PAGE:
Looking for a substitute for sweetened condensed milk? Try this homemade recipe with 7 different sweetener options! An easy DIY that you can make ahead for the holidays. Plus a dairy-free & lactose-free option!
The temptation to buy canned goods and pre-packaged items tends to come in waves. Right now, with Thanksgiving just around the corner, it’s a tsunami.
My half of the Thanksgiving menu is nailed down: smoked turkey, slow cooker cranberry sauce, healthier sweet potato casserole, homemade cloud rolls, vanilla bean cheesecake apples, and pumpkin pie. With six dishes to make within a 3-day window (and high standards set for every single one of them), taking the easy route and NOT making everything from scratch sounds really nice…
But this tugs a bit with my real food, make-things-from-scratch side. I want to take short cuts, but I’m learning more and more about those mystery ingredients. And what I do know scares me more than what I don’t.
So I thought this week would be a good time to make homemade sweetened condensed milk.
You know, that ingredient you don’t add to your grocery shopping list because you think you already have it at home… and then when you go to make a pie or candied yams, you realize you don’t have it after all.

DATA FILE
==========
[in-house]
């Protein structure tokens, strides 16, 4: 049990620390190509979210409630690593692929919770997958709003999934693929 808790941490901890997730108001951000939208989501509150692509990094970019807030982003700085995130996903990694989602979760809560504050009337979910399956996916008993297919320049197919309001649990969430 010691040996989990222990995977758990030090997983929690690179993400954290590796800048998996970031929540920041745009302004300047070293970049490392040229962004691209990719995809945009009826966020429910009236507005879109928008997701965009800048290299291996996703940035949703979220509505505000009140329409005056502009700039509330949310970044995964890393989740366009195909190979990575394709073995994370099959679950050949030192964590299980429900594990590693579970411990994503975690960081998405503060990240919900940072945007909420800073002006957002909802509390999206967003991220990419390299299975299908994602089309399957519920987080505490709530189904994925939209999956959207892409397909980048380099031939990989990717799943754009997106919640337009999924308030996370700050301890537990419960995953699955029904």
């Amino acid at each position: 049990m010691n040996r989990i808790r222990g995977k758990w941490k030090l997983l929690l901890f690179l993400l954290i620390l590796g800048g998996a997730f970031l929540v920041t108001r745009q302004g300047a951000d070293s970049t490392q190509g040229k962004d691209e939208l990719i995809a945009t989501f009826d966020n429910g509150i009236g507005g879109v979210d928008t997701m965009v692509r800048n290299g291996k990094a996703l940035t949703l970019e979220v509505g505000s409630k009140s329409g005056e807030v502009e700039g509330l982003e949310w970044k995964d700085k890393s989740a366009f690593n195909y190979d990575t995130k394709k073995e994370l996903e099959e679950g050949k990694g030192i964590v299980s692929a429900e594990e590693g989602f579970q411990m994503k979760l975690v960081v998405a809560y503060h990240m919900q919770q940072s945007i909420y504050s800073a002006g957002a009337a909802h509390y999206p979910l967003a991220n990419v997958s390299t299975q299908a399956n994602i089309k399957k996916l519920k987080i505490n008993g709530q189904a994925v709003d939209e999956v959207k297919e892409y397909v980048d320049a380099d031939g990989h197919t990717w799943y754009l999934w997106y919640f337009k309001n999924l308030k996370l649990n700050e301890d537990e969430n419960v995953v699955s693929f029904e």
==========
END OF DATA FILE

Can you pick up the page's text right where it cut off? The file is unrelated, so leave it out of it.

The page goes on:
Yep, that’s the one.
We’ve got nearly a full week until Turkey Day and with all the hoopy-do going on with the holiday and company coming in town, now is as good as time as any, right?
What is Sweetened Condensed Milk?
Sweetened condensed milk is basically slow-cooked milk. This makes the excess water content evaporate but doesn’t scald the milk. Sweetener is added to make it ready for recipes. It doesn’t take a long time to make, but it does take longer than it does to open a can.
Why Make Homemade Sweetened Condensed Milk?
Making food from scratch is often the best way to save money on real food. However, you also have to factor in whether it’s worth your time to make it. I don’t typically make homemade pasta because I can buy it for cheap and it takes way too long to make from scratch.
It’s also important to consider the ingredients in store-bought vs homemade foods. Like coffee creamer. We quit coffee creamer a long time ago because the ingredients are just too processed to be considered food. The cost to make homemade vanilla bean creamer is about the same or more than if I bought it at the store. But the health benefits weigh out the time and cost.
In terms of ingredients, the advantages of homemade condensed milk are huge. You have COMPLETE control over the ingredients you use and can make it yourself based on where you are in your real food journey, what you have access to, your dietary restrictions and what you can afford.
That’s why I prefer to make homemade sweetened condensed milk.
Sweetened Condensed Milk Ingredients
Sweetened condensed milk is essentially milk and sugar. When you make it homemade, you have the choice of what kind of milk and what kind of sweetener you want to use!
You can use whatever milk you have:
- Raw milk
- Non-homogenized milk
- Organic milk
- Conventional milk
- Powdered milk